What is intelligence for? What is command for? If the enemy outsmarts you, outfights you, out prepares you, etc. Thats just war.

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Torture is wrong and morally irreprehensible any way one cuts it.

What is intelligence for? What is command for? If the enemy outsmarts you, outfights you, out prepares you, etc. Thats just war.

You speak of it as some contest where the rules are more important than who wins or loses. It's easy enough to stand on principle when it won't affect you personally. I think that the equation would change drastically for most here as soon as the life being saved by it were your own or one of your loved ones.

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That first photo looks more like someone being apprehended in a combat situation - note the helmet and NVGs on the soldier.

"enemy combatants fight in the nude ? Maybe they've imported ancient celtic warriors? "THEY"re sneaky ya know.. LOL

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A plastic sort of argument, AND THEN?

Good Heavens man, what you seem to display consistently is a plastic moral code. You can rationalize any sort of behavior, torture and murder included, if only you can create some sort of hypothetical or fantasy one might see on TV.

Your feigned concern about "other peoples' lives" is utterly bogus. You are happy to have other peoples' lives ruined, and your support of torture for Manning and failure of due process for Assange are but 2 examples of HOW your moral code is plastic. You rely upon TV and government to define for you what is right and what is wrong.

You happily throw governance under the rule of law to the 4 winds, hoping it does not return.

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A plastic sort of argument, AND THEN?

Good Heavens man, what you seem to display consistently is a plastic moral code. You can rationalize any sort of behavior, torture and murder included, if only you can create some sort of hypothetical or fantasy one might see on TV.

Your feigned concern about "other peoples' lives" is utterly bogus. You are happy to have other peoples' lives ruined, and your support of torture for Manning and failure of due process for Assange are but 2 examples of HOW your moral code is plastic. You rely upon TV and government to define for you what is right and what is wrong.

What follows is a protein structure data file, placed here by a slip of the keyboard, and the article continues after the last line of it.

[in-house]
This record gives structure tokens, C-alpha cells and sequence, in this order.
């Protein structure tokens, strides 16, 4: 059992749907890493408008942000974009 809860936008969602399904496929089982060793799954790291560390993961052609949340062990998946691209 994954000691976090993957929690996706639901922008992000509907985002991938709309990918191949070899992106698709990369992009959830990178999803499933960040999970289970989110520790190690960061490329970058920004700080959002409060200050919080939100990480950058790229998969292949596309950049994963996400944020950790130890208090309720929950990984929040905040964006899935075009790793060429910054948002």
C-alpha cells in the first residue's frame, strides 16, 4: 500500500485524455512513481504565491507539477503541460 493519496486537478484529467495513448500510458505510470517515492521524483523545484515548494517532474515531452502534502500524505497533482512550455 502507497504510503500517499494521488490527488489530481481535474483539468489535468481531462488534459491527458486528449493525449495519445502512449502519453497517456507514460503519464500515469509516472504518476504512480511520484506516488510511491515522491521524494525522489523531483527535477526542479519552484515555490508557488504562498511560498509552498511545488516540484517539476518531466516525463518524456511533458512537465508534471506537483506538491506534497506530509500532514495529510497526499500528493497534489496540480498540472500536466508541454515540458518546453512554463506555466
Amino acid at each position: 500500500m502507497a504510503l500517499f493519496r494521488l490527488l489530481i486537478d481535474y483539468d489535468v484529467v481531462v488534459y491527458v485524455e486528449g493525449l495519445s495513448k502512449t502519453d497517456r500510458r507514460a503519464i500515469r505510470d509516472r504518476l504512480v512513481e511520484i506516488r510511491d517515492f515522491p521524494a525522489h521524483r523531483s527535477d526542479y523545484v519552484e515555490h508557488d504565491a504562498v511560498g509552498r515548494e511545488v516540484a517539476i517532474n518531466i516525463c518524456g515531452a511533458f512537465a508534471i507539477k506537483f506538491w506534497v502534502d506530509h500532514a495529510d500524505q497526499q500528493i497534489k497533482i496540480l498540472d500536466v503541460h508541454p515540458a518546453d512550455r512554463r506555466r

You happily throw governance under the rule of law to the 4 winds, hoping it does not return.

Precisely, if for his own country or an ally.... its only for the greater good.

if for his enemy... a outcry for their necks to be dismembered from their shoulders.

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A plastic sort of argument, AND THEN?

Good Heavens man, what you seem to display consistently is a plastic moral code. You can rationalize any sort of behavior, torture and murder included, if only you can create some sort of hypothetical or fantasy one might see on TV.

Your feigned concern about "other peoples' lives" is utterly bogus. You are happy to have other peoples' lives ruined, and your support of torture for Manning and failure of due process for Assange are but 2 examples of HOW your moral code is plastic. You rely upon TV and government to define for you what is right and what is wrong.

You happily throw governance under the rule of law to the 4 winds, hoping it does not return.

I made my argument clearly. That you disagree is you prerogative but spare me your moralizing. Your opinion of me is totally immaterial to the discussion.
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Torture is wrong and morally irreprehensible any way one cuts it.

What is intelligence for? What is command for? If the enemy outsmarts you, outfights you, out prepares you, etc. Thats just war.

Did our soilders get treated right in the hands of the Japanese? The Koreans? The Vietnamese?

Exactly. Terrorists don't deserve human rights when they want to kill innocent people

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"Unthinkable" with Samuel L. Jackson was an interesting watch if only to look at both sides of the torture debate.

Regardless of stance on the subject, I think it is safe to say that what some consider "torture" isn't and what some consider not, actually is.

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"Unthinkable" with Samuel L. Jackson was an interesting watch if only to look at both sides of the torture debate.

Regardless of stance on the subject, I think it is safe to say that what some consider "torture" isn't and what some consider not, actually is.

I had trouble watching that movie. Now THAT is torture. And the scenario was a perfect setup to the question at it's most fundamental level. When is it acceptable? And how far are you willing to go? Excellent movie.
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"enemy combatants fight in the nude ? Maybe they've imported ancient celtic warriors? "THEY"re sneaky ya know.. LOL

He's obviously under medical care - perhaps he had a gown on or was sleeping in the nude.